The Museum of the Riverina is one step closer to the construction phase of its redevelopment after an on-site crane marked the start of the demolition process.
Regional museums officer Samantha Leah said they were well underway with moving the collectables to a safer location.
"At the moment we are moving our collection off site to multiple secure storage facilities, depending on the needs of the collectables and also as part of that we need to remove the sheds and demolish a lot of the old buildings which were built around a lot of the objects we have," she said.
The process was delicate, according to Ms Leah.
"It's been a really thought-out project, we've spent a lot of time working out the condition and significance of the objects before we made a decision of where they'd be stored and how we'd move them," she said.
"Some of the more significant pieces will have a conservator come over from Canberra to supervise the relocation."
In other news:
Ms Leah said the project was essential to keep the museum running at its full potential.
"We did a survey of our collection in 2017 and inside storage spaces were at 165 per cent capacity, and the collection only continues to grow overtime to preserve the heritage and history of the region," she said.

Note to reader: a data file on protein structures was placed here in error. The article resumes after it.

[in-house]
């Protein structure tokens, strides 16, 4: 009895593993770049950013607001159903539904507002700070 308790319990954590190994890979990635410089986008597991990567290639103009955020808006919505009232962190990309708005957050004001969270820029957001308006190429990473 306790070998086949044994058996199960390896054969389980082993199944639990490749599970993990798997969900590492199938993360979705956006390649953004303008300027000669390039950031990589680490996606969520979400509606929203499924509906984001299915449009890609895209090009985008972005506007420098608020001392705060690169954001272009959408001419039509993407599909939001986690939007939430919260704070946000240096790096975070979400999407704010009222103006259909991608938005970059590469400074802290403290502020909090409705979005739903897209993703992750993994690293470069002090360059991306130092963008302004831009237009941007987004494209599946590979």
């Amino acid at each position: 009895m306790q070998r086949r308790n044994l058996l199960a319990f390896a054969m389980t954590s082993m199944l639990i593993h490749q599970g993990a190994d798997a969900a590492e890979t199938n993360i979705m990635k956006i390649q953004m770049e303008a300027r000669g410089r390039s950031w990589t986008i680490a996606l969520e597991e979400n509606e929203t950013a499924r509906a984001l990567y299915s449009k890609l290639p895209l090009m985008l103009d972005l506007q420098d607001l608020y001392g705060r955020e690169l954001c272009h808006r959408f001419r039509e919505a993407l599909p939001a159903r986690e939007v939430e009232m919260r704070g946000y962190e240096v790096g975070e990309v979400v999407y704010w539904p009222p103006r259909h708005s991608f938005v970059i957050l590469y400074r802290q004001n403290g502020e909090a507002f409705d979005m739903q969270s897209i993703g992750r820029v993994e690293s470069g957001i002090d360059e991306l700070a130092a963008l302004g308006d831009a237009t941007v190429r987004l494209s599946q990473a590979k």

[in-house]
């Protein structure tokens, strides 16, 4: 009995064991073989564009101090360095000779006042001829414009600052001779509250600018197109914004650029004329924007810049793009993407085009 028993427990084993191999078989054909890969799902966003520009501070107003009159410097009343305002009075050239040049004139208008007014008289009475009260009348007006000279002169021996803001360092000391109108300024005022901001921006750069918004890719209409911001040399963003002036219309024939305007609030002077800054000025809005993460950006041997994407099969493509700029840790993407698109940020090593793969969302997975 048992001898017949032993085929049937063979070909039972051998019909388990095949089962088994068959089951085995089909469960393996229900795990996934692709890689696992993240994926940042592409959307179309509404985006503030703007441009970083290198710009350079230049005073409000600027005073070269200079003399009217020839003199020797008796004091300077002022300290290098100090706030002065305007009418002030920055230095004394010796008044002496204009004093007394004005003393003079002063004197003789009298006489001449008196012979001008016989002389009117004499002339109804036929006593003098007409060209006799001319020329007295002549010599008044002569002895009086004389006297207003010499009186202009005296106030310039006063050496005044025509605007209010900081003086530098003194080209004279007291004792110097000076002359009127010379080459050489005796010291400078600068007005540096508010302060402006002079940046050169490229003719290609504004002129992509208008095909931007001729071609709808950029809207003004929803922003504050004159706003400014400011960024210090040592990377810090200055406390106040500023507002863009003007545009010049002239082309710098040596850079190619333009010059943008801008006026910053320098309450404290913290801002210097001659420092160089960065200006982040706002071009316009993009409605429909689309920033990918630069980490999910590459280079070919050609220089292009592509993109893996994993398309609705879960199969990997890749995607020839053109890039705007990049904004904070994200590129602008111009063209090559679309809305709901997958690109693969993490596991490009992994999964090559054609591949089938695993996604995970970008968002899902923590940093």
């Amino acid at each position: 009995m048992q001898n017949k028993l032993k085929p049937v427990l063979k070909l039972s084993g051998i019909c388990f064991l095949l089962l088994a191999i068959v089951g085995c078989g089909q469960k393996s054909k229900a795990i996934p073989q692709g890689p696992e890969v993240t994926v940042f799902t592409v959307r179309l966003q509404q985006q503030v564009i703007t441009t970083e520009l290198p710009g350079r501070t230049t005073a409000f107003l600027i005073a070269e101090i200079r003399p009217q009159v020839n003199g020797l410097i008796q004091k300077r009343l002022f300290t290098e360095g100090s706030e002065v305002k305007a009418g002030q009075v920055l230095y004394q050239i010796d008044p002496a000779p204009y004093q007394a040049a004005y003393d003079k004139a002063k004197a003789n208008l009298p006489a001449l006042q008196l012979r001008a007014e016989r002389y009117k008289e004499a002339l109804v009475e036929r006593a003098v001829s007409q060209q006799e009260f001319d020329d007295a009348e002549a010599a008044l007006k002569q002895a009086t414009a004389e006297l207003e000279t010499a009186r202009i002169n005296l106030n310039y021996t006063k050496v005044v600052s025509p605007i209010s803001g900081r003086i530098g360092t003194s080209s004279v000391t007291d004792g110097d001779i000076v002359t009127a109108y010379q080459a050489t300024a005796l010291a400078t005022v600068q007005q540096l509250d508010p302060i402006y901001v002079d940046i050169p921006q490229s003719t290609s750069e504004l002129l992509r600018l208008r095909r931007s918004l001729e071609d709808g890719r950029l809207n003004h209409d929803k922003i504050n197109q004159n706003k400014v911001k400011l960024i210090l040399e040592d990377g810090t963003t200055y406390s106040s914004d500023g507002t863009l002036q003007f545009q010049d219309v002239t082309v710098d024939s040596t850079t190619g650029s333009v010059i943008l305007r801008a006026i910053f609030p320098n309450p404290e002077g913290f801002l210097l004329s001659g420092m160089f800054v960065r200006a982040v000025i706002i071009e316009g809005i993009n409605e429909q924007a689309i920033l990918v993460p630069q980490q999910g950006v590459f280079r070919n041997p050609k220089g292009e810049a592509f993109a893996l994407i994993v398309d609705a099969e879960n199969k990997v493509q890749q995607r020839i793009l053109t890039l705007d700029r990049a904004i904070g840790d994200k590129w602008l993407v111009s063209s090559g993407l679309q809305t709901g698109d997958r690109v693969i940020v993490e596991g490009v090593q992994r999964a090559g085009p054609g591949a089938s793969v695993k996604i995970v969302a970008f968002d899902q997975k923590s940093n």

"The lack of space was limiting our ability to care for and share objects with the community."
According to Ms Leah, the collection storage space will almost double in size, and plans for new exhibits are in the works.
"We are starting interpretation planning for exhibits to tell the full history of the Riverina, from Wiradjuri and dreaming stories, working in consult with community groups, and showcasing some of the more significant objects," she said.
Working alongside Ms Leah, project manager Thomas Lemerle said the redevelopment plans were being fine tuned before they entered the construction phase.
"We just started the detailed design phase now, and are working with a Sydney-based architecture firm Panovscott," he said.
"We expect the design will be complete in mid July."
Following the design completion, Mr Lemerle said there will still be a bit of time required before the onsite work begins.
"The tender process will take a bit of time, we hope it will go out to market by the end of July or early August, then it generally takes about six weeks to engage an eligible contractor, so we could start construction as early as October," he said.
With an estimated construction time of eight months, the next step is preparing the fresh site for public viewing.
"It could take up to 12 months after completion to get the exhibition fit out, new exhibitions launched, landscaping done and all of those factors, so we are hoping to open the doors back up to the public in July 2021," Mr Lamerle said.